- Should the faculty member involved in Step 1 be the division chairperson, the student should present his or her unresolved complaint, in accordance with Item 2 above, directly to the dean or the dean’s designee, noting the apparent “conflict of interest” in his or her complaint.
B. Written Complaint of Alleged Academic Impropriety
- Failing to achieve satisfactory resolution of an oral complaint of an alleged academic impropriety, the student may file a written complaint with the Dean or the Dean’s designee. Such complaint must be filed within five (5) working days after the student has been notified by the division chairperson of the resolution of the student’s oral complaint of alleged academic impropriety.
- The student shall provide as a part of his or her written complaint, the facts of the matter as the student perceives them, the remedy sought, the faculty member’s response to initial consultations, and the division chairperson’s resolution of the report. In addition, the student shall identify the custodians of any relevant documents that the student does not possess.
- Upon receipt of a written complaint, the Dean or the Dean’s designee shall immediately notify the chairperson of the faculty member’s division. If new material or information relevant to the situation, which was not introduced as a part of the student’s report to the chairperson, becomes available, the Dean or the Dean’s designee shall refer the complaint back to the chairperson for review and recommendation.
- The dean or the dean’s designee shall have ten (10) working days to review the complaint, consult with the parties involved, and resolve the complaint. This timetable may be extended for no more than ten (10) additional working days if, in the Dean’s/designee’s judgment, such extension would be of benefit in resolving the complaint.
- Upon expiration of the time provided for resolving the complaint, the Dean or the Dean’s designee shall inform the student in writing of his or her disposition of the complaint.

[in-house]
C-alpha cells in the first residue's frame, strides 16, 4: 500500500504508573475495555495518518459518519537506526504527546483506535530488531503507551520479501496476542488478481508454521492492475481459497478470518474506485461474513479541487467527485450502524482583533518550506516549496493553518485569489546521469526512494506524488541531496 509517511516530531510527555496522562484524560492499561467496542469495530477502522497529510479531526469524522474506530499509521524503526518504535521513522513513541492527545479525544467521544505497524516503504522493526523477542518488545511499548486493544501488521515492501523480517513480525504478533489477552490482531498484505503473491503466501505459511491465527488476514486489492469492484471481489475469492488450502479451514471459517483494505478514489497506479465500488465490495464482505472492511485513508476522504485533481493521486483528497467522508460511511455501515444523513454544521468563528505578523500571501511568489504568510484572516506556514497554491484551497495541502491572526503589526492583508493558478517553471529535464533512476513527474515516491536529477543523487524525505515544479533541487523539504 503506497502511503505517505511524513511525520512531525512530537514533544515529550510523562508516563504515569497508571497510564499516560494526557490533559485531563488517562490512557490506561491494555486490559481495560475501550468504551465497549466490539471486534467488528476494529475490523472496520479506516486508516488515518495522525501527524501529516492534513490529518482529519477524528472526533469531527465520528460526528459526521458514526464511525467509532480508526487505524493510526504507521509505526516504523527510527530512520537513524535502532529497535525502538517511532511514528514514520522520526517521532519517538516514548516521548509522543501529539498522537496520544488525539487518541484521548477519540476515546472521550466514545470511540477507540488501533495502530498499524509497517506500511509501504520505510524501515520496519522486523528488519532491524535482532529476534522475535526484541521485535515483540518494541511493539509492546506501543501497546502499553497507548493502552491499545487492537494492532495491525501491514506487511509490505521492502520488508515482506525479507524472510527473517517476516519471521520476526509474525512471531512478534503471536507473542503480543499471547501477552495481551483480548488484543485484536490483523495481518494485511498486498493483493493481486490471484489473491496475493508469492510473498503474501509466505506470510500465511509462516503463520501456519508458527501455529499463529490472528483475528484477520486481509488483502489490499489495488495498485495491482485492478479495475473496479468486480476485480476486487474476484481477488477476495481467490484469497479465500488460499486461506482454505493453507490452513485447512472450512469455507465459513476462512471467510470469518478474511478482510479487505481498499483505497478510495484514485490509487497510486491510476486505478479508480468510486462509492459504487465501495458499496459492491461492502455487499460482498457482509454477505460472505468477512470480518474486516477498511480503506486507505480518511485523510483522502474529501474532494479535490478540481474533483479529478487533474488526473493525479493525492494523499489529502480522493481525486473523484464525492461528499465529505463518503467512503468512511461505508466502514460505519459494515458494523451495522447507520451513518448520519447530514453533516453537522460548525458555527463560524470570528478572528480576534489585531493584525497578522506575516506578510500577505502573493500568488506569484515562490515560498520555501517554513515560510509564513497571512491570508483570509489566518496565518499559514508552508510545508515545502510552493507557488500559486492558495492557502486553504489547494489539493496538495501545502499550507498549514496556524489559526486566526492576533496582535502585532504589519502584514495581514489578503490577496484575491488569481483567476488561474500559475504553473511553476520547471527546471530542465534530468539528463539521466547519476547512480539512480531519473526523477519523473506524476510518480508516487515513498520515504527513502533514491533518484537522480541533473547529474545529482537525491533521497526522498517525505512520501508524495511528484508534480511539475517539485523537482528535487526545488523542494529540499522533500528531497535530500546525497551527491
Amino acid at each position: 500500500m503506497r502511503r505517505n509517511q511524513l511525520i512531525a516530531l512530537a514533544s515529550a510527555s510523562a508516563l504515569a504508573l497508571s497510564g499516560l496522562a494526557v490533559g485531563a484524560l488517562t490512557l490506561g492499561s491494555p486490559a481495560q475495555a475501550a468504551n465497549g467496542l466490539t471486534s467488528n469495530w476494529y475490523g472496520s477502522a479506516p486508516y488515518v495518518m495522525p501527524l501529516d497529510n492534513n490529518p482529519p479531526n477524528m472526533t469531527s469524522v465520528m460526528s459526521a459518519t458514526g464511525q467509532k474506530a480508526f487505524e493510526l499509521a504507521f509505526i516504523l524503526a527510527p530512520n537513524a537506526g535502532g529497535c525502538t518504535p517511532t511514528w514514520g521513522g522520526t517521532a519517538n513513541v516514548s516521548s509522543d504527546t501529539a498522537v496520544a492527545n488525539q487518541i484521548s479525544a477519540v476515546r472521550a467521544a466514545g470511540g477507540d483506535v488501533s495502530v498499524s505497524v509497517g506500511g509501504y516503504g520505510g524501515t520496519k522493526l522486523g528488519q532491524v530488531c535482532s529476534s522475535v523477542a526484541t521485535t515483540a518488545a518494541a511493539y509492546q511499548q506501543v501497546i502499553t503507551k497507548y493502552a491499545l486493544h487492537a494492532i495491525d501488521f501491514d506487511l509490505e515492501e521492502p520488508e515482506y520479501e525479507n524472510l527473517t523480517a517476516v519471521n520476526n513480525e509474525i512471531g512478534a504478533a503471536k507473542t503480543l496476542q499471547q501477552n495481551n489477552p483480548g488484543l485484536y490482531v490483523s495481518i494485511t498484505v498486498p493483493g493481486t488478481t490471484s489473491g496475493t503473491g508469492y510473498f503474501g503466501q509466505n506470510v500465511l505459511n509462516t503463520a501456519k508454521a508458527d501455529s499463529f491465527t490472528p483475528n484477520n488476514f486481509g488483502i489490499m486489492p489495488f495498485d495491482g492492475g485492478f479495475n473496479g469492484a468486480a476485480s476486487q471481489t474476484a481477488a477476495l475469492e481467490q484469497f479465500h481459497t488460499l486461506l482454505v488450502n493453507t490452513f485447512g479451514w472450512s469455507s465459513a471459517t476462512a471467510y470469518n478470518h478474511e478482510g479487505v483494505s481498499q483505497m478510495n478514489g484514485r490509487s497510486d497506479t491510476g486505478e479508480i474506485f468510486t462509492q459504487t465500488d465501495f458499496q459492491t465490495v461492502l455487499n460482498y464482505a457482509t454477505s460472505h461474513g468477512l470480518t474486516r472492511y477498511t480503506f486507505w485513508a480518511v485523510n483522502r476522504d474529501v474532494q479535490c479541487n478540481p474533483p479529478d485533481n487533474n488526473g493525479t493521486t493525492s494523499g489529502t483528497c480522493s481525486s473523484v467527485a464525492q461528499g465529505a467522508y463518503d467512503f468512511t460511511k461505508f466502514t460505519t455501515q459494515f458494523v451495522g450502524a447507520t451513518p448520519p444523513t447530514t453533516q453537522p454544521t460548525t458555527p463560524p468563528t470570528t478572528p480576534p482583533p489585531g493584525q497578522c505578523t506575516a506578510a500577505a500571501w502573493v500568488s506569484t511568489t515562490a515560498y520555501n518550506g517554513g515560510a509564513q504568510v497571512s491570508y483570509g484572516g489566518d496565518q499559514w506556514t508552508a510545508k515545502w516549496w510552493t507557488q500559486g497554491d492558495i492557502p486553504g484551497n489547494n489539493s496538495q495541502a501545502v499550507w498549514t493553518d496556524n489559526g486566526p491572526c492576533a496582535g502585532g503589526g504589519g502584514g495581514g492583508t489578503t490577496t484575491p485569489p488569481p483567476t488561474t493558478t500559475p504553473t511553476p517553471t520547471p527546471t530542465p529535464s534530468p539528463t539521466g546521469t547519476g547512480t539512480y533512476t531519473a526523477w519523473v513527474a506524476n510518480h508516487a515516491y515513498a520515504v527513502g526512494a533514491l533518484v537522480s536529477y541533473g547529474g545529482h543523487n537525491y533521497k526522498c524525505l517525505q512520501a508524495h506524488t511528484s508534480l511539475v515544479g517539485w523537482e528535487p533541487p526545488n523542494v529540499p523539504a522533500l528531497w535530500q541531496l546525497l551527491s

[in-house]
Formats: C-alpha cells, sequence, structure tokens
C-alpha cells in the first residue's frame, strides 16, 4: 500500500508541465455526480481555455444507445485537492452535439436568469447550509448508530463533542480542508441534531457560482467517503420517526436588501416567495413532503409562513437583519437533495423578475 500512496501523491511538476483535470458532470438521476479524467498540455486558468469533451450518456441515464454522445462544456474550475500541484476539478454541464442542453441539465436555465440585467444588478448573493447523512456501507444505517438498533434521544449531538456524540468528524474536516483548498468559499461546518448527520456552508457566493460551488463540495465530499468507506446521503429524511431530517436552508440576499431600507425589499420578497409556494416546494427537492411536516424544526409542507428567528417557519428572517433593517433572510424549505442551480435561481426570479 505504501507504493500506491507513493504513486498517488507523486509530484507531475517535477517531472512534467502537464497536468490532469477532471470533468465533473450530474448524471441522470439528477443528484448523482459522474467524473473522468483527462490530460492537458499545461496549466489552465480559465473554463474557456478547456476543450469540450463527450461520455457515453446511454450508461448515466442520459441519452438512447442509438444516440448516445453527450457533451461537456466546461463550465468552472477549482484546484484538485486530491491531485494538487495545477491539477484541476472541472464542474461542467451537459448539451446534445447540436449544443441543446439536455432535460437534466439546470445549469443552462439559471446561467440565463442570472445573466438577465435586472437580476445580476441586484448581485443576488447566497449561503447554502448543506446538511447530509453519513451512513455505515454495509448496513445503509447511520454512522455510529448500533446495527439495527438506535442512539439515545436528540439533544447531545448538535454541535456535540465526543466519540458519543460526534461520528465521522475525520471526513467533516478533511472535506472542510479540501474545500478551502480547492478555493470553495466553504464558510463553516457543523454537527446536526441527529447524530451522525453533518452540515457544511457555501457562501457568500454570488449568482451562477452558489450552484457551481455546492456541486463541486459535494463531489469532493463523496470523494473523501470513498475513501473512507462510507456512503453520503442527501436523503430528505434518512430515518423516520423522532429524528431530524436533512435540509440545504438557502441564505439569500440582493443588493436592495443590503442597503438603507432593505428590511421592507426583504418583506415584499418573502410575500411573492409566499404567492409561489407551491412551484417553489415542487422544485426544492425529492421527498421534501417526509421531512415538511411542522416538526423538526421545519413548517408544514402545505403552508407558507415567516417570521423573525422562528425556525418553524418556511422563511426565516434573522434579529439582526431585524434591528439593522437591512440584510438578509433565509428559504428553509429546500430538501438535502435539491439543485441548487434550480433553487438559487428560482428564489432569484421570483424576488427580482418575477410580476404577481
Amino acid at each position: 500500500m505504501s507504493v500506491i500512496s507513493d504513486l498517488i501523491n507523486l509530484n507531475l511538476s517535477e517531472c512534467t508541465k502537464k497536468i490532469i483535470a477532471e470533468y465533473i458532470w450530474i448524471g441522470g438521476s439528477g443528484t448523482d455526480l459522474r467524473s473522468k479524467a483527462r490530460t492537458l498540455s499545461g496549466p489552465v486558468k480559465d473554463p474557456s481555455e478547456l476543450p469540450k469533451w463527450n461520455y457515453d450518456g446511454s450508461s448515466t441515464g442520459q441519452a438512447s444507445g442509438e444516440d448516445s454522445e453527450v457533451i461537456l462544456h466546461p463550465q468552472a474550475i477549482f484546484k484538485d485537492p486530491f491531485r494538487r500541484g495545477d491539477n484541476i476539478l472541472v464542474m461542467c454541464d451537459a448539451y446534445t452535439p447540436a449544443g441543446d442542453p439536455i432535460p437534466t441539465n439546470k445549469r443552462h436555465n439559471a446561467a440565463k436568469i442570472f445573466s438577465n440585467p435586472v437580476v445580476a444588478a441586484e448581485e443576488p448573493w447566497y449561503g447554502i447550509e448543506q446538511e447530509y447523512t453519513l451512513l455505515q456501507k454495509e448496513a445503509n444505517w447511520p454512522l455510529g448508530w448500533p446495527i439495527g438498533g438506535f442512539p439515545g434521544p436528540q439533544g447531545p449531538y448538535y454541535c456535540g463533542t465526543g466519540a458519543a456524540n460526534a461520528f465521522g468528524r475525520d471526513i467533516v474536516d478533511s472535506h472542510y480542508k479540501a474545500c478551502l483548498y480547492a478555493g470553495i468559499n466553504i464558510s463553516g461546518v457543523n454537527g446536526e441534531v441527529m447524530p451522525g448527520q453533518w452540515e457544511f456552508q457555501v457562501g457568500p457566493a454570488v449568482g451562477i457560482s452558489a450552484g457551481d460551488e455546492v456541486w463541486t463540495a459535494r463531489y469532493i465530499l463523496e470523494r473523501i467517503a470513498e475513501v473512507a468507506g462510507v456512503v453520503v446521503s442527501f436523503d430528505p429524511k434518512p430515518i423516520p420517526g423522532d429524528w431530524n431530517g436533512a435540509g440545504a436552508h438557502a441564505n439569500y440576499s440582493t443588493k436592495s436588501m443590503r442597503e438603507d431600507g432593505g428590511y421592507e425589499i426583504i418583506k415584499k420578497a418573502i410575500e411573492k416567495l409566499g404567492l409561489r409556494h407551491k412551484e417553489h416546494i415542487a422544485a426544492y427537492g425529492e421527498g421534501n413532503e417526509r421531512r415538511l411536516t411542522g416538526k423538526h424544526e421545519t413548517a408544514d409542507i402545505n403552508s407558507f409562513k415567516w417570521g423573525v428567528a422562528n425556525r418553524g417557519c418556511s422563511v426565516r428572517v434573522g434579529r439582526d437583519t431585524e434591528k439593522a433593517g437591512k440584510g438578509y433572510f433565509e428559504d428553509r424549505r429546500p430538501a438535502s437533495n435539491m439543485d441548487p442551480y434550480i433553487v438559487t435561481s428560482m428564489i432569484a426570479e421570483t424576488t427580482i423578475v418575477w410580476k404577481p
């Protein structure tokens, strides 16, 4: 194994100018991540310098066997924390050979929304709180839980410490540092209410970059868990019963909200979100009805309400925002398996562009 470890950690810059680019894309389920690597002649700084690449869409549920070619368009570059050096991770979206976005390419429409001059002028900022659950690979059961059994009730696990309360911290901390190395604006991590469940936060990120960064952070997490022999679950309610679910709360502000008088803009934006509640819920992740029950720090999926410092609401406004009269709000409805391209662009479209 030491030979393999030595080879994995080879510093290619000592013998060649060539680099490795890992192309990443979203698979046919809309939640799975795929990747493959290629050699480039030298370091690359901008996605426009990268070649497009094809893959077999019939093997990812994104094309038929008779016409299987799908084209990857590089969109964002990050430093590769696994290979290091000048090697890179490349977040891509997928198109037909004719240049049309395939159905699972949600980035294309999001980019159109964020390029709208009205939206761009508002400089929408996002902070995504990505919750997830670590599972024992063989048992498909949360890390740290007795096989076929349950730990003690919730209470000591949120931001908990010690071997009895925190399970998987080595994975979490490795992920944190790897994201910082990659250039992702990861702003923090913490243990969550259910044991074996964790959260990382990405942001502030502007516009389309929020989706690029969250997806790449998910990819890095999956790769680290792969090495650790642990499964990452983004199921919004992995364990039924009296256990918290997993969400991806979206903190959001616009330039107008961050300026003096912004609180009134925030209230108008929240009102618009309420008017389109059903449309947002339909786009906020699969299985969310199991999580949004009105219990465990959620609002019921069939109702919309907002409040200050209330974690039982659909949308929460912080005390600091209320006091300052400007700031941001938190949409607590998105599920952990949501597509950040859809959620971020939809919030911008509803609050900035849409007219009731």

C. Academic Grievance
- Failing to achieve satisfactory resolution of a complaint of an alleged academic impropriety, the student may file a grievance, in writing, with the chairperson of the academic grievance committee. Such filing must be done within ten (10) working days after the student has received written notification from the Dean or the Dean’s designee regarding the resolution of the student’s complaint.
- The student’s written grievance shall contain all information previously provided in the student’s complaint to the dean/designee as well as a copy of the dean’s/designee’s written notification to the student regarding the disposition of his/her complaint.
V. Academic Grievance Committee
There shall be an academic grievance committee, appointed by the Vice Chancellor of Academic Affairs (VCAA), which shall be composed of equal number of faculty and students. Academic Grievance Committee hearings will usually not be available during the last two weeks each semester (study period and finals week) nor during the summer. During these periods, a hearing before a designated campus administrator may be conducted, or grievances may be deferred until such time as a committee hearing is available.
A. Composition Of The Academic Grievance Committee
The composition of the Academic Grievance Committee shall be two faculty and two student members with an additional member as chairperson to be appointed in accordance with the following provision.
- The Vice Chancellor shall appoint as chairperson a tenured member of the faculty, who shall be a non-voting member of the committee except in the case of a tie vote.
- A majority of the members of the Academic Grievance Committee present shall constitute a quorum for the purpose of a hearing.